"We'll want to take a look at their plans in detail and see if they meet a credible test for viability," deputy press secretary Tony Fratto said. "We're pleased to see that everyone is now on board with what we've been saying for some time: that a credible plan for financial viability is necessary if we're even to consider taxpayer assistance."
Democrats had been looking to divert $25 billion of the $700 billion bank-bailout funds allocated in September to help the automakers, a move opposed by many Republicans critical of an industry that has long resisted tighter fuel-efficiency standards, continued to invest in gas-guzzling trucks and SUVs even as oil prices soared and given its union unsustainably generous deals on salary and benefits. "I don't believe this is a good idea, to take $25 billion and give it to the three major car companies, which I think have a business plan that's doomed to fail," Senator Lindsey Graham, a South Carolina Republican, told Fox News Sunday, adding that Republican members are not wild about the Democrats' demand that the Big Three present their plans to Congress. "The idea that you would take three failed car companies, bring [a plan] to 535 members of Congress and let us pass judgment on it doesn't make a lot of sense to me. I don't know how to run a car company."
The GOP, for its part, has proposed using the $25 billion appropriated earlier this year in the energy bill to modernize the industry, a move opposed by Democrats as forcing Detroit to choose between its present and its future. Giving the automakers a second pass at convincing Congress does nothing to resolve this ideological disagreement. What it does do is give them a chance to repair their beaten-down image. In what became an infamous public-relations disaster, the executives flew in on private jets last month to beg for money. Then, in two hearings before the banking committees, the three appeared to blame everyone but themselves for their current predicaments. Two of the three refused to give up their salaries, and a few Congress members openly called for all three CEOs to resign.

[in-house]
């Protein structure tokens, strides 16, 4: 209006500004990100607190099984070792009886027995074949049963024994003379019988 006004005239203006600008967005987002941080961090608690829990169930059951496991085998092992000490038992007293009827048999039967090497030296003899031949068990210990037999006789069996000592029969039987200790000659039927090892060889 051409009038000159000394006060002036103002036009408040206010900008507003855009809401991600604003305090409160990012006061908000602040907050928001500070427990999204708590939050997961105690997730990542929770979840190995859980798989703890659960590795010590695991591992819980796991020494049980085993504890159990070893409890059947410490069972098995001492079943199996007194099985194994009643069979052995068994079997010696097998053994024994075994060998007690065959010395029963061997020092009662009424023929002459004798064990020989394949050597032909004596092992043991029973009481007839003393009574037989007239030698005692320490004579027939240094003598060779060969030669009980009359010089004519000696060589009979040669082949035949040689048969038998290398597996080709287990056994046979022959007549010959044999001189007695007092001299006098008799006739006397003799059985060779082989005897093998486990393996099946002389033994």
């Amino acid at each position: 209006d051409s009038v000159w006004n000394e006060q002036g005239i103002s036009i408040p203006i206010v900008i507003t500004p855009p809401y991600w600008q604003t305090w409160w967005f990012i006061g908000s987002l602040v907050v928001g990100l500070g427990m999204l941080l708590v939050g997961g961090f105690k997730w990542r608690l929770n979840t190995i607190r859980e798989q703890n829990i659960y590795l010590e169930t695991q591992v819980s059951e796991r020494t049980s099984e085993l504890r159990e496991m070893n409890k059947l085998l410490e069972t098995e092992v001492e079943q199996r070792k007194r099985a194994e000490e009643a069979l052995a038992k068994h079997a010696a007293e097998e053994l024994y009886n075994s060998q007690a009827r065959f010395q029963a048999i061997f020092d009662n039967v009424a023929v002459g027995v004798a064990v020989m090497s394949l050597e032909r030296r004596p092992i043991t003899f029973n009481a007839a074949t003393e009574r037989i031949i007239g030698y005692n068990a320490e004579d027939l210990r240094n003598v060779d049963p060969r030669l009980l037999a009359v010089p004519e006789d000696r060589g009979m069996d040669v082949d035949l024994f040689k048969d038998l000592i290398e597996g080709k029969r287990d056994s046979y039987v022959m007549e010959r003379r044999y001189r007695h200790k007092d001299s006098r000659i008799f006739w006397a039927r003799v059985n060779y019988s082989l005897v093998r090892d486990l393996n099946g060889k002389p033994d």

This time around, all three are making a symbolic gesture by driving hybrid cars from Detroit. Ford and GM have pledged to sell at least some of their jets, and all three CEOs said they would forgo salaries if they got the help they need, though that may not satisfy critics who claim the companies need entirely new management. More significantly, GM has pledged to consolidate its sprawling number of brands (focusing on Chevrolet, Cadillac, Buick and GMC), cut more than 20% of its remaining jobs, shutter almost a quarter of its factories and try to reduce crippling labor costs by reopening negotiations with the United Auto Workers. Ford, in its plan, stated that it would roll out all-electric models within two years.
Yet the future of the Big Three companies rests in their ability to win over not just the lawmakers but also the public. As Congress was debating whether to bail out Wall Street, public opinion began to turn when folks lost half their 401(k) investments practically overnight. Though the failure of just one of the Big Three could have similar repercussions on the stock market, the public is not feeling the pressure just yet to support such a move. A recent USA Today/Gallup poll found that 47% of Americans believe that providing relief to the industry is not very important.